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As I have watched national media coverage of this debate, it has been heartbreaking, frankly, to see women's health treated as a political football. When I turn off the TV and look around my campus, I instead see the faces of the women affected, and I have heard more and more of their stories. I am here to share their voices and ask that you hear them.

Written by Sandra Fluke for RH Reality Check. This diary is cross-posted; commenters wishing to engage directly with the author should do so at the original post.

This testimony was prepared by the author appearing at the February 16th hearing of the House Committee on Oversight and Government Reform Hearing on Contraceptive Coverage. However, the Committee Chair, Congressman Darrell Issa (R-CA) did not allow her to speak.  Instead a panel composed of male panel, and one anti-choice female participant

For all our coverage of the 2012 Contraceptive Mandate, click here.

Members of Congress, good morning, and thank you for allowing me to testify. My name is Sandra Fluke, and I'm a third-year student at Georgetown Law, a Jesuit school. I'm also a past president of Georgetown Law Students for Reproductive Justice or LSRJ. I'd like to acknowledge my fellow LSRJ members and allies and thank them for being here today.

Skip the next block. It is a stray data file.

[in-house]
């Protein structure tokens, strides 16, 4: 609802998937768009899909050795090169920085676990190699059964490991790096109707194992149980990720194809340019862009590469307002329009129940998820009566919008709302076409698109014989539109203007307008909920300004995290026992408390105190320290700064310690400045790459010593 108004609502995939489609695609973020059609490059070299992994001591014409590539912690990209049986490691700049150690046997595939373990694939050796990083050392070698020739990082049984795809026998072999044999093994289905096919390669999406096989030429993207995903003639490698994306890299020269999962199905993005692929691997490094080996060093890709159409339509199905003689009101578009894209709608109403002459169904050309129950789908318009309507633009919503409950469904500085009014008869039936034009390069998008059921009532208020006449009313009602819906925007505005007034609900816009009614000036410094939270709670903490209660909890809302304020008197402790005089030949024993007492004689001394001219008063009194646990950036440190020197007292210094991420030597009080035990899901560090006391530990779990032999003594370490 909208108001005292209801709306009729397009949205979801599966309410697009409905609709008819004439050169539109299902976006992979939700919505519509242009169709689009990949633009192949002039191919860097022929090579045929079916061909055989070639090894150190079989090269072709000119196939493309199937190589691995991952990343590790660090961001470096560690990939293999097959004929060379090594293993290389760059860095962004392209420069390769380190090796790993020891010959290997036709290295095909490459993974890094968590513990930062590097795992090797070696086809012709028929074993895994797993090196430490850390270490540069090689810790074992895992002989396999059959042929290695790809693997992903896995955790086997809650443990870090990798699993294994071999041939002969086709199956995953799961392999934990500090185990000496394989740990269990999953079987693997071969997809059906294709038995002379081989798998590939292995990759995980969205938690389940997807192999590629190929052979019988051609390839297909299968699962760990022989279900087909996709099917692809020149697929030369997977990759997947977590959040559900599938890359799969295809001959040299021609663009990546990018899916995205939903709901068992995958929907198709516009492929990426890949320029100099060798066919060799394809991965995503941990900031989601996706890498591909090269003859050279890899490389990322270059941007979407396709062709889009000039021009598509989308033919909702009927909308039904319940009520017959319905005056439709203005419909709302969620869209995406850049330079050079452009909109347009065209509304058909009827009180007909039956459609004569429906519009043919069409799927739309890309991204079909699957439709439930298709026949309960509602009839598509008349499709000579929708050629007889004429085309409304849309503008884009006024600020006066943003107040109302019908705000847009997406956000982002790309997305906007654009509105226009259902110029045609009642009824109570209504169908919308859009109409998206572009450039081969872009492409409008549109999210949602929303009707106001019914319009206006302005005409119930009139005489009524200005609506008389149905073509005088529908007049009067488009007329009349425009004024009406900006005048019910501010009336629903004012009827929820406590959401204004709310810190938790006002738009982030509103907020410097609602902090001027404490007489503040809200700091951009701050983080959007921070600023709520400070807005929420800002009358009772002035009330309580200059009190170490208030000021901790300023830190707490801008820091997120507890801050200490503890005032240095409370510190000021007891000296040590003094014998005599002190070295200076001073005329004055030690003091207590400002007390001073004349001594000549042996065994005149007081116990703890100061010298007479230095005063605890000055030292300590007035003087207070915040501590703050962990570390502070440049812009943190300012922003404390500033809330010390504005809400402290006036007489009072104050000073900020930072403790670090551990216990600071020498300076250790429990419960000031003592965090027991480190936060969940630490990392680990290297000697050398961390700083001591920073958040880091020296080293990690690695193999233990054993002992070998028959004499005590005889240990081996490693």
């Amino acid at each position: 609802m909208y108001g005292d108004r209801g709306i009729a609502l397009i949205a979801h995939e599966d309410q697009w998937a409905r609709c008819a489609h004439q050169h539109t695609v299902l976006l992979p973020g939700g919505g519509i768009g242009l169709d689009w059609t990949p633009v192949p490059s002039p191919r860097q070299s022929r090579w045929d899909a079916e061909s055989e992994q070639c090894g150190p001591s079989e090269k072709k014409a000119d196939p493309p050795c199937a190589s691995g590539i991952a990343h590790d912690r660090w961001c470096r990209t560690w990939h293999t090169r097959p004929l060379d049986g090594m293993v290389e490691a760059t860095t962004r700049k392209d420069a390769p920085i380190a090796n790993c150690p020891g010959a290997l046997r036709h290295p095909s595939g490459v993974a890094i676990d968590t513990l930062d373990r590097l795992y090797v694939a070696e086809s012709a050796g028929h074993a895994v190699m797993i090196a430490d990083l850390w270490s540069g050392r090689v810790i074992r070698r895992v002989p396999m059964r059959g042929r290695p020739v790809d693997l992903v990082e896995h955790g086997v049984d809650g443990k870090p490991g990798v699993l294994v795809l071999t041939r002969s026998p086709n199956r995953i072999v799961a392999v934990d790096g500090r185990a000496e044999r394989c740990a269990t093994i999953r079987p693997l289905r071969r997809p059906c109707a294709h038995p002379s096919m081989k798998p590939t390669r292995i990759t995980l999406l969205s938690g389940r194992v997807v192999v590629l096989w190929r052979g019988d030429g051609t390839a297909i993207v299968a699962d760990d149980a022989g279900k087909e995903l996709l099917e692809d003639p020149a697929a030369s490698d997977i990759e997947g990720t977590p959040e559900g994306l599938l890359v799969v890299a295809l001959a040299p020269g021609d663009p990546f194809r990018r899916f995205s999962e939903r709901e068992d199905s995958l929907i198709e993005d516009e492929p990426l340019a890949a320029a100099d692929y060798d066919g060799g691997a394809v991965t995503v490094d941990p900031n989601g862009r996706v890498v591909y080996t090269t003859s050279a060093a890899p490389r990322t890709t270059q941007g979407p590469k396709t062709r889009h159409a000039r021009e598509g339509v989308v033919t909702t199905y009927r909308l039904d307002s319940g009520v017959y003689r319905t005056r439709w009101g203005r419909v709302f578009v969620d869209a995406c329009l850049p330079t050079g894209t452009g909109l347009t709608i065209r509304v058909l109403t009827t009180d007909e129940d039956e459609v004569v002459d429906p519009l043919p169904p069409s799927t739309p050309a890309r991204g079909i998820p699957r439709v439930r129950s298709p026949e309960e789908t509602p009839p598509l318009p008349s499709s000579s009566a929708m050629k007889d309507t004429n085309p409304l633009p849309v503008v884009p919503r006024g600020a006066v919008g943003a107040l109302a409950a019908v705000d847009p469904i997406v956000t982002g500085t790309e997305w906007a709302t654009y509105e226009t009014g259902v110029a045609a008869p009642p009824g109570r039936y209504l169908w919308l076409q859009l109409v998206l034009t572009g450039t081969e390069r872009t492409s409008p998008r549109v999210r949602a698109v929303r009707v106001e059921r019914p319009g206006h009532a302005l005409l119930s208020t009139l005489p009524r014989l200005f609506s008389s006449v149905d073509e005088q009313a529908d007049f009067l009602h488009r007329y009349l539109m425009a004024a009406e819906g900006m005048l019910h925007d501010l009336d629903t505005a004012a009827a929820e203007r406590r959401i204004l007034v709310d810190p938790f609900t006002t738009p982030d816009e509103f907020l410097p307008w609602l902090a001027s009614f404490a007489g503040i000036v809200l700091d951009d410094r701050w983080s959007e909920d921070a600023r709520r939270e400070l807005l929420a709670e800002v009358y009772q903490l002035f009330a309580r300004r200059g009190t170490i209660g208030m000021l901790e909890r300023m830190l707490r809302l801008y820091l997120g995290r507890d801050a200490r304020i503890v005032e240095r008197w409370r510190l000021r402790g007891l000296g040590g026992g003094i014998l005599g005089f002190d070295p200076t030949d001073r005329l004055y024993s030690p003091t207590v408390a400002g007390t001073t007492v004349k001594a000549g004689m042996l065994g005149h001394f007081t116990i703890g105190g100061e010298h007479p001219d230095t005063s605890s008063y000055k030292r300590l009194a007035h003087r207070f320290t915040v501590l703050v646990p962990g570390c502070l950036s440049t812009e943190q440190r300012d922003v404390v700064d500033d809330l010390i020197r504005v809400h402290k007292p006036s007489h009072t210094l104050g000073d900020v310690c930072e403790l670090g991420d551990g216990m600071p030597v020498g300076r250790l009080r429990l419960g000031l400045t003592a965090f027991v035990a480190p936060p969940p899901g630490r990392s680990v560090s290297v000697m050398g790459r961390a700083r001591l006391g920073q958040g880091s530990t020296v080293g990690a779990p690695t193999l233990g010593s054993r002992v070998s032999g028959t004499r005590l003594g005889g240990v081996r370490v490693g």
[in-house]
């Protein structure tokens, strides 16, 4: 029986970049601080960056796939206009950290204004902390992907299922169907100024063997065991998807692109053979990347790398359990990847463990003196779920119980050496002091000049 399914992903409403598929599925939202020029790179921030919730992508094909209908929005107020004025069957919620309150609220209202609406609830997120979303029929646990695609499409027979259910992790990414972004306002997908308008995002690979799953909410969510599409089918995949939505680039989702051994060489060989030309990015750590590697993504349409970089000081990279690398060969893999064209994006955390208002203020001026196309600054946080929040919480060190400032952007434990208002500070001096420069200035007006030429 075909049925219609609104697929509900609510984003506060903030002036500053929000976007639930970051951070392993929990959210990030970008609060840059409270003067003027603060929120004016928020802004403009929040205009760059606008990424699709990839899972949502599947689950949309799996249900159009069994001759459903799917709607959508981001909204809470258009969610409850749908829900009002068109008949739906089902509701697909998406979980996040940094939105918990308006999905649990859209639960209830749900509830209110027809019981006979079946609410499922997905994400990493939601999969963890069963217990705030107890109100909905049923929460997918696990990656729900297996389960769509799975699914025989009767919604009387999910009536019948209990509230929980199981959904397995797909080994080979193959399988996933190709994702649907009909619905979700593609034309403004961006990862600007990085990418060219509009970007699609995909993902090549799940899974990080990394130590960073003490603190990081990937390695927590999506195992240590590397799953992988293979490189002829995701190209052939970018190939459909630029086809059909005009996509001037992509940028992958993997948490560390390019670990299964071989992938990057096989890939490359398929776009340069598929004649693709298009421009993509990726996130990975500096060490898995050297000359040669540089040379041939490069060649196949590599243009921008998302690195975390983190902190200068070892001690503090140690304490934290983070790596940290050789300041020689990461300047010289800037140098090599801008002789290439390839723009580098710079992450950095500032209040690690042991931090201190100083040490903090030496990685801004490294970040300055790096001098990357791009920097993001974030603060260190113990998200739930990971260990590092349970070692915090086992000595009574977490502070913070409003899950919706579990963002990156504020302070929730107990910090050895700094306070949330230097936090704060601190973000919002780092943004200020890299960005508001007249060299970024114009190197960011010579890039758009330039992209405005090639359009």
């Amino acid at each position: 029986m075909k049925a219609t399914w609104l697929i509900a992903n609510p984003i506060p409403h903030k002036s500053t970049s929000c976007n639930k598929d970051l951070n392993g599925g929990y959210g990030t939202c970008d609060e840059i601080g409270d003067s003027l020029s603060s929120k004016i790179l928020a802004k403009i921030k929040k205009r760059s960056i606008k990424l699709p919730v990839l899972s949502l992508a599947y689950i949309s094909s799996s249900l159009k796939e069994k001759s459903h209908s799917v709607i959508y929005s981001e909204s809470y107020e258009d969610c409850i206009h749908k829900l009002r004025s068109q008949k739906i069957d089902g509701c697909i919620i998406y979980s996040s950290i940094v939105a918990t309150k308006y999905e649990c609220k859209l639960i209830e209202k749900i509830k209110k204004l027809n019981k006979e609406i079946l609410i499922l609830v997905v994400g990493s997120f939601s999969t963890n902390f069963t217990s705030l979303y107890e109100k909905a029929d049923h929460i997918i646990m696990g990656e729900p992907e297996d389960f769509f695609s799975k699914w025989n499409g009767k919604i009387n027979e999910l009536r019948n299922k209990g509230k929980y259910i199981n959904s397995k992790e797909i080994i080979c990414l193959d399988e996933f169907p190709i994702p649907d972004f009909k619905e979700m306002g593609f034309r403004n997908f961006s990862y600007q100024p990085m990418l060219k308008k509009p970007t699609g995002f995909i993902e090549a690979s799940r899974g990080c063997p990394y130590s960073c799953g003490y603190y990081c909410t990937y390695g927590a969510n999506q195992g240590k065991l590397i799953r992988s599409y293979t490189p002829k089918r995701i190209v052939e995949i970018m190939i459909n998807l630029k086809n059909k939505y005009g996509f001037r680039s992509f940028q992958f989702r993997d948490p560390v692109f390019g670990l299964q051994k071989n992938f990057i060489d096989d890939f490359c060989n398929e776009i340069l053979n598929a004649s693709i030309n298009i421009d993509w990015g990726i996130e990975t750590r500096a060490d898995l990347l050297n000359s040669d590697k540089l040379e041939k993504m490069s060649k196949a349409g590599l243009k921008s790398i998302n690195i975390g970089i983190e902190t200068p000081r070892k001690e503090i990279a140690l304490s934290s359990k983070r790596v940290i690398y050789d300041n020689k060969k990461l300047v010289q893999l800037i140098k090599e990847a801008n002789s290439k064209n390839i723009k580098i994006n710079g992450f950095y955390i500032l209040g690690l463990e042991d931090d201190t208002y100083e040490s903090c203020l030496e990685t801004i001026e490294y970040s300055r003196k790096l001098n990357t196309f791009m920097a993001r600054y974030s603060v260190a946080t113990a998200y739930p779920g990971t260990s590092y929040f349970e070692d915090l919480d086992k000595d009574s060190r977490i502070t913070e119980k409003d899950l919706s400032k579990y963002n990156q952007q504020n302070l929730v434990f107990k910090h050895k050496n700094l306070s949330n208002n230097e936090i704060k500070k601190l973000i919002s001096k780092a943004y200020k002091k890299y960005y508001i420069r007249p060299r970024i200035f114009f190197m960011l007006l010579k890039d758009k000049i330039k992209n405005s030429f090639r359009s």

Georgetown LSRJ is here today because we're so grateful that this regulation implements the nonpartisan, medical advice of the Institutes of Medicine. I attend a Jesuit law school that does not provide contraception coverage in student health plans. Just as we students have faced financial, emotional, and medical burdens as a result, employees at religiously-affiliated hospitals and universities across the country have suffered similar burdens. We are all grateful for the new regulation that will meet the critical health care needs of so many women. Simultaneously, the recently announced adjustment addresses any potential conflict with the religious identity of Catholic and Jesuit institutions.

As I have watched national media coverage of this debate, it has been heartbreaking, frankly, to see women's health treated as a political football. When I turn off the TV and look around my campus, I instead see the faces of the women affected, and I have heard more and more of their stories. You see, Georgetown does not cover contraceptives in its student insurance, although it does cover contraceptives for faculty and staff. On a daily basis, I hear from yet another woman who has suffered financial, emotional, and medical burdens because of this lack of contraceptive coverage. And so, I am here to share their voices and ask that you hear them.